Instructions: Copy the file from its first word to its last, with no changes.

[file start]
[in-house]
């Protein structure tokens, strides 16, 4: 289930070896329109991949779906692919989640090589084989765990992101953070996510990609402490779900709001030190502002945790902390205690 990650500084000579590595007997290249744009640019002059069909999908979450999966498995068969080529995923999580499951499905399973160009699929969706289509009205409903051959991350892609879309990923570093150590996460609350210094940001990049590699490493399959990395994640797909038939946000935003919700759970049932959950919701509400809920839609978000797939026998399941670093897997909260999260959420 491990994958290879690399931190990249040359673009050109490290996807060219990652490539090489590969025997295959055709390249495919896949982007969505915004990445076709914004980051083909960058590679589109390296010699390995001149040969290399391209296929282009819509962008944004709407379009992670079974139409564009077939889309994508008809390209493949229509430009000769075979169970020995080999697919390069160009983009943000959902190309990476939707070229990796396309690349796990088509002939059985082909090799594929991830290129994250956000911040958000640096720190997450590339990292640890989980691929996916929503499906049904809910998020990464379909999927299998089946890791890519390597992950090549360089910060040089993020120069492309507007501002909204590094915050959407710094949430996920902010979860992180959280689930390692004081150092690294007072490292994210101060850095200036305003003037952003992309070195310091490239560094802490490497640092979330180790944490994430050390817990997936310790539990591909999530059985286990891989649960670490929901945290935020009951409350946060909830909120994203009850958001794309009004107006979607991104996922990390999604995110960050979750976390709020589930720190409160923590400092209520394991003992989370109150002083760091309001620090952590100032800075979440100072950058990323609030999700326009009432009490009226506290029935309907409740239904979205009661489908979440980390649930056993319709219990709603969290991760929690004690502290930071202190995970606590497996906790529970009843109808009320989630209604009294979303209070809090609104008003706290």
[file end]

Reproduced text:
[in-house]
């Protein structure tokens, strides 16, 4: 289930070896329109991949779906692919989640090589084989765990992101953070996510990609402490779900709001030190502002945790902390205690 990650500084000579590595007997290249744009640019002059069909999908979450999966498995068969080529995923999580499951499905399973160009699929969706289509009205409903051959991350892609879309990923570093150590996460609350210094940001990049590699490493399959990395994640797909038939946000935003919700759970049932959950919701509400809920839609978000797939026998399941670093897997909260999260959420 491990994958290879690399931190990249040359673009050109490290996807060219990652490539090489590969025997295959055709390249495919896949982007969505915004990445076709914004980051083909960058590679589109390296010699390995001149040969290399391209296929282009819509962008944004709407379009992670079974139409564009077939889309994508008809390209493949229509430009000769075979169970020995080999697919390069160009983009943000959902190309990476939707070229990796396309690349796990088509002939059985082909090799594929991830290129994250956000911040958000640096720190997450590339990292640890989980691929996916929503499906049904809910998020990464379909999927299998089946890791890519390597992950090549360089910060040089993020120069492309507007501002909204590094915050959407710094949430996920902010979860992180959280689930390692004081150092690294007072490292994210101060850095200036305003003037952003992309070195310091490239560094802490490497640092979330180790944490994430050390817990997936310790539990591909999530059985286990891989649960670490929901945290935020009951409350946060909830909120994203009850958001794309009004107006979607991104996922990390999604995110960050979750976390709020589930720190409160923590400092209520394991003992989370109150002083760091309001620090952590100032800075979440100072950058990323609030999700326009009432009490009226506290029935309907409740239904979205009661489908979440980390649930056993319709219990709603969290991760929690004690502290930071202190995970606590497996906790529970009843109808009320989630209604009294979303209070809090609104008003706290």